fido2.jpgFido fails in a way so profound that it is amazing no one is calling attention to it, and that is quite simply that Fido himself is not an interesting character. If you want to see an example of an actor doing a great job playing the walking dead, delivering a performance of wide emotional depth and complexity, watch Boris Karloff in Frankenstein or Bride of Frankenstein. If you want to see the single greatest performance by an actor as a zombie that does not utter a single word, watch Howard Sherman as Bub in George Romero’s Day of the Dead. And if you want to see a brilliant comedic performance by someone playing a dead guy brought back to life, then check out Peter Boyle in Young Frankenstein. But if you want to see a zombie that has a personality that is about as lifeless as an unreanimated corpse, then simply watch Connolly in Fido.

At the heart of Fido is the story of a family with a father who is emotionally dead, and incapable of giving his wife and son the support and affection they need. Enter the zombie, who is supposed to be dead, but actually has more emotions than dear old dad. See, that’s supposed to be a clever metaphor, or analogy, or whatever the hell you want to call it. The audience is supposed to feel something profoundly emotional as Fido becomes a father-figure to Timmy in a way Bill never was able to do. Fido playing catch with Timmy is meant to be the cute, poignant counterbalance to Bill not wanting to take his son golfing. And when the town bullies pick on Timmy, it isn’t his father who helps him out, but Fido who comes to his rescue. At the same time, the zombie manages to somehow help liberate Helen from her repressed existence through a few ridiculous glances (the implications of which being that there is a sexual spark between the two). But all of these gimmicks and premises are so obvious that they become indicative of filmmakers with no real imagination. Rather than having Fido rescue Timmy from the bullies, why not have Timmy sic Fido on the bullies, or anyone else who has done him wrong? Instead of alluding to some sexual dynamic between Fido and Helen, why not let them have an affair? Why not have Helen conspire to murder Bill with the help of Fido? Simply put, why not give the film some balls, rather than make it a slightly more violent version of a movie you could see either on ABC Family Channel, or the Disney Channel?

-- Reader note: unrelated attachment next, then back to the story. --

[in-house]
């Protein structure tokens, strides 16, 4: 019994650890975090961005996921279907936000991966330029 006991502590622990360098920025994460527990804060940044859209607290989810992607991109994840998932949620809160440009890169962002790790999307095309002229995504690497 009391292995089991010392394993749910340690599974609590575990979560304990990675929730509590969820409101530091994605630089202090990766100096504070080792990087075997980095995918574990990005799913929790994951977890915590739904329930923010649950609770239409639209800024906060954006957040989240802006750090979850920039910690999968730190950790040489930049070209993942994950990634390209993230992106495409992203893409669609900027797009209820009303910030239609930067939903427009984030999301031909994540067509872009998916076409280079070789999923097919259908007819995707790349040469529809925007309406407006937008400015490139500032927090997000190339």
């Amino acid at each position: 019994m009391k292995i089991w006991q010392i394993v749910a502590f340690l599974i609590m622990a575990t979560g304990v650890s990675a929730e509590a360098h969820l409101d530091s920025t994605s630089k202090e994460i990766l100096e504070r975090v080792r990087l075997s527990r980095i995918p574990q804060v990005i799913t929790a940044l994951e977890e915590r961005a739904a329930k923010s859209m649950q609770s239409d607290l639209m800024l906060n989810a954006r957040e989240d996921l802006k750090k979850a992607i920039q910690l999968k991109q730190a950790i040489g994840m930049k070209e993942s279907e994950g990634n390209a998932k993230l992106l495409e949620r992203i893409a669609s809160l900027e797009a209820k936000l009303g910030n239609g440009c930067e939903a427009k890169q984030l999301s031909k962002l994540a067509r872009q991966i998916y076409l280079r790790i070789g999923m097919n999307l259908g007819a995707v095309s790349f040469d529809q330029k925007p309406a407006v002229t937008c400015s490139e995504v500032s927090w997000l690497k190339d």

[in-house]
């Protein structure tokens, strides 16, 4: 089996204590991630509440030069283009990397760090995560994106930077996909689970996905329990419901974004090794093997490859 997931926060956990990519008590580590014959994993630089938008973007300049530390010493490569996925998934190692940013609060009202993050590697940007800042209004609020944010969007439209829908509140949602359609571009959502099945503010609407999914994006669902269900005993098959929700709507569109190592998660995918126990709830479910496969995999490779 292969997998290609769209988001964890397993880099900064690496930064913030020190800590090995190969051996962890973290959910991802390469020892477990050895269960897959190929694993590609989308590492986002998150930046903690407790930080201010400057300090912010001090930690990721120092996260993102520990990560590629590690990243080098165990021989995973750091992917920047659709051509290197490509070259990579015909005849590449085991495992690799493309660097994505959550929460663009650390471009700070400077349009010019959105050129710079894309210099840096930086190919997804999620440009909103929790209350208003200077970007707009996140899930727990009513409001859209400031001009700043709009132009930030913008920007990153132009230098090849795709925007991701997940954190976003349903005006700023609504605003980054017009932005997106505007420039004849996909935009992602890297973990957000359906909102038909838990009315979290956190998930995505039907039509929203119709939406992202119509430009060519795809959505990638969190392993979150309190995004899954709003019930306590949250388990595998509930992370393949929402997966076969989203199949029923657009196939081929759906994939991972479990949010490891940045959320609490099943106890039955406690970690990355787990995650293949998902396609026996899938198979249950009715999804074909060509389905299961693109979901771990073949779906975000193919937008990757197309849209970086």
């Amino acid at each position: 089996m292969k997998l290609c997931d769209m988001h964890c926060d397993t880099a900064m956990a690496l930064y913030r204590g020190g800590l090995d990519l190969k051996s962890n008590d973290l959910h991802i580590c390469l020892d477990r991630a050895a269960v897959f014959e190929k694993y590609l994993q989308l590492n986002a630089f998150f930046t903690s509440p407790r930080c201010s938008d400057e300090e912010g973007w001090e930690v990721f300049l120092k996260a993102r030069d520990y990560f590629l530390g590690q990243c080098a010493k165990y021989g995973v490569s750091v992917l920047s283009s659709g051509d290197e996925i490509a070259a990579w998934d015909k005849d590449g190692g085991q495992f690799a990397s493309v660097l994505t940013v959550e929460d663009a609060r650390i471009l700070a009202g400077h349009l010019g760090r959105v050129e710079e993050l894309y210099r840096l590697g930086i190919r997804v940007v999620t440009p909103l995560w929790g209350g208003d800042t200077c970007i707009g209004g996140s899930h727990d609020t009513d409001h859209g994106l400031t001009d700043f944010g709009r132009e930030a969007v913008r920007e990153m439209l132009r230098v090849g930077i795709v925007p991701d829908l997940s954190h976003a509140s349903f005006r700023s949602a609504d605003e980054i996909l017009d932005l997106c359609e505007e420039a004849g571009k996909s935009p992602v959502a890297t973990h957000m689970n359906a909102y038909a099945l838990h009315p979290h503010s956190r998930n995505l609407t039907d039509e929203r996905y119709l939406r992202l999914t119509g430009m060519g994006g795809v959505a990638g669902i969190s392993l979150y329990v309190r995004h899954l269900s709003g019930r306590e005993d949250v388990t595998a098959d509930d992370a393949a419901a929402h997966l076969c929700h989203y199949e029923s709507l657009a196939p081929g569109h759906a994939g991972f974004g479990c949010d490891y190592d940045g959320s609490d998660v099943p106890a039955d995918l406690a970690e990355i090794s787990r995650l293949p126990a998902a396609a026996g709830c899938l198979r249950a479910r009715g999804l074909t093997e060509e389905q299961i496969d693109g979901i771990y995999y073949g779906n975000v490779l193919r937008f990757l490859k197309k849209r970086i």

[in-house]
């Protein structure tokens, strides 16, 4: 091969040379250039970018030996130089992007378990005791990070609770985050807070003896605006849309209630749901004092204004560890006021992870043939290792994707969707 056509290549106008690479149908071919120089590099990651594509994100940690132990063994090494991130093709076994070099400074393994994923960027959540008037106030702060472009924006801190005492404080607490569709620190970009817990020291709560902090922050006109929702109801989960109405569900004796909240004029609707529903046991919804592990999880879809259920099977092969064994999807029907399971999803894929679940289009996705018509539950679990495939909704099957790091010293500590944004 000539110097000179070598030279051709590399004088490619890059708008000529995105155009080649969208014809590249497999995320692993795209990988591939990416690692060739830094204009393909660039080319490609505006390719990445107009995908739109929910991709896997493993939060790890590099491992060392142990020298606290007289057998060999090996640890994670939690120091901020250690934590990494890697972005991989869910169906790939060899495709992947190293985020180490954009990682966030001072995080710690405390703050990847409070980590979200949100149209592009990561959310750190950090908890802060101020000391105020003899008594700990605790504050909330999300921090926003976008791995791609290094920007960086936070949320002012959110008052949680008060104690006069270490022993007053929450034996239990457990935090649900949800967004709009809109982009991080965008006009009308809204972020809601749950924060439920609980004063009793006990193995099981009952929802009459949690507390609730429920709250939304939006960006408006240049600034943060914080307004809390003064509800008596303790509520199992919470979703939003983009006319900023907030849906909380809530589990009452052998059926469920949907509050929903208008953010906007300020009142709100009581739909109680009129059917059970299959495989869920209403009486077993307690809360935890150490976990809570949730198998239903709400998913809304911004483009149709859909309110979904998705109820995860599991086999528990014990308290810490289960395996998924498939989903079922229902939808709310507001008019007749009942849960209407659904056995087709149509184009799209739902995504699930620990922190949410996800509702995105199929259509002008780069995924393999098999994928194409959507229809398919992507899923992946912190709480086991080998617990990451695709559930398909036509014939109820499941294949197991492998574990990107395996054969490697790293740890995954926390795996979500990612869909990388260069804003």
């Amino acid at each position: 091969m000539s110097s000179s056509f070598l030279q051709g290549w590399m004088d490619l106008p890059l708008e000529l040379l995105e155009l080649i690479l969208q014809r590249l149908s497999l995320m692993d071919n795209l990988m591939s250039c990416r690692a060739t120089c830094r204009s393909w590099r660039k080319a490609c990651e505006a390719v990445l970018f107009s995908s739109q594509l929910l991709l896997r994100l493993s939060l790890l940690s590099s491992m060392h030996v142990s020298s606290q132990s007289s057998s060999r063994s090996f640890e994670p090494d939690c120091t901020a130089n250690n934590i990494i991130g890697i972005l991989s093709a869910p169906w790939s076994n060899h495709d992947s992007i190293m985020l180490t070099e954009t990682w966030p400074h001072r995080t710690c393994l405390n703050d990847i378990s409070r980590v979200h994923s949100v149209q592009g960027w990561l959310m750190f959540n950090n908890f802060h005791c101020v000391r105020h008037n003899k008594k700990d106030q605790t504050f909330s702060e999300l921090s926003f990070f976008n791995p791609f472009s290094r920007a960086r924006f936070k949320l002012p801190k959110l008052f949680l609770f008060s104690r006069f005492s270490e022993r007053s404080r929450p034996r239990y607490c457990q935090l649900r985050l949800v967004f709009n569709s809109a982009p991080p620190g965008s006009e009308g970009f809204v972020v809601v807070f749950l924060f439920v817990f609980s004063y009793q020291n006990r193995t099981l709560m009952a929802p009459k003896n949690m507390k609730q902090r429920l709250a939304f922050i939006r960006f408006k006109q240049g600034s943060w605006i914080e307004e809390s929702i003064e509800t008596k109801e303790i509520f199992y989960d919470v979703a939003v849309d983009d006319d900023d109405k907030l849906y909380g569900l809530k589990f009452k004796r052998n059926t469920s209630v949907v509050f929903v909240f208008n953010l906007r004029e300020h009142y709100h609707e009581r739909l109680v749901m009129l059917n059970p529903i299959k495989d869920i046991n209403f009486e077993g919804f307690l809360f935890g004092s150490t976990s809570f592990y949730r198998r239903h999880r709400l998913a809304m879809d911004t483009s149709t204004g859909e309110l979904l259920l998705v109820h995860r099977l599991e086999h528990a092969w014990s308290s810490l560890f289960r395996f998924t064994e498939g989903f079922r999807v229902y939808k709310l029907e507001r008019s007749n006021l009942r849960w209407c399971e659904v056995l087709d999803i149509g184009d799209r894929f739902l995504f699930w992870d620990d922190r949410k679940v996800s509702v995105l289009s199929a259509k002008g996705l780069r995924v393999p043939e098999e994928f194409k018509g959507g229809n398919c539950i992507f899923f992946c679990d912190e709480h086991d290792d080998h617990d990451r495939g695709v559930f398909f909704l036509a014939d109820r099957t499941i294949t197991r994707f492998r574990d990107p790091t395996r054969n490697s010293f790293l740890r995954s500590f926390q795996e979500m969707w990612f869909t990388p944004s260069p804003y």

Some people will no doubt say that I’m being too harsh on Fido, that the problem is my expectations were too high. Maybe that’s the case…up to a point; but the fact of the matter is that I did not laugh once while watching Fido. Let me repeat that: I did not laugh once while watching Fido. Honestly, at one point I found myself thinking, “This movie needs a laugh track, that way I would know if I’m supposed to be laughing at this bullshit.”

I will admit that I can see where Fido might entertain some people. But I’m not one of those people. In fact, this is one of those films that makes me angrier the more I think about it. Fido is a film that never challenges the audience. The dark humor is more dimly-lit than anything else, and it never goes to a point where it is surprising or even disturbing. The jokes shamble around in search of a punch-line, and the social commentary the film is making—and it is feebly making a commentary about accepting those that are different—is lost in a script that is banal at best.

http://rcm.amazon.com/e/cm?t=bamo-20&o=1&p=8&l=as1&asins=B000V4UH08&fc1=000000&IS2=1&lt1=_blank&lc1=0000FF&bc1=000000&bg1=FFFFFF&f=ifr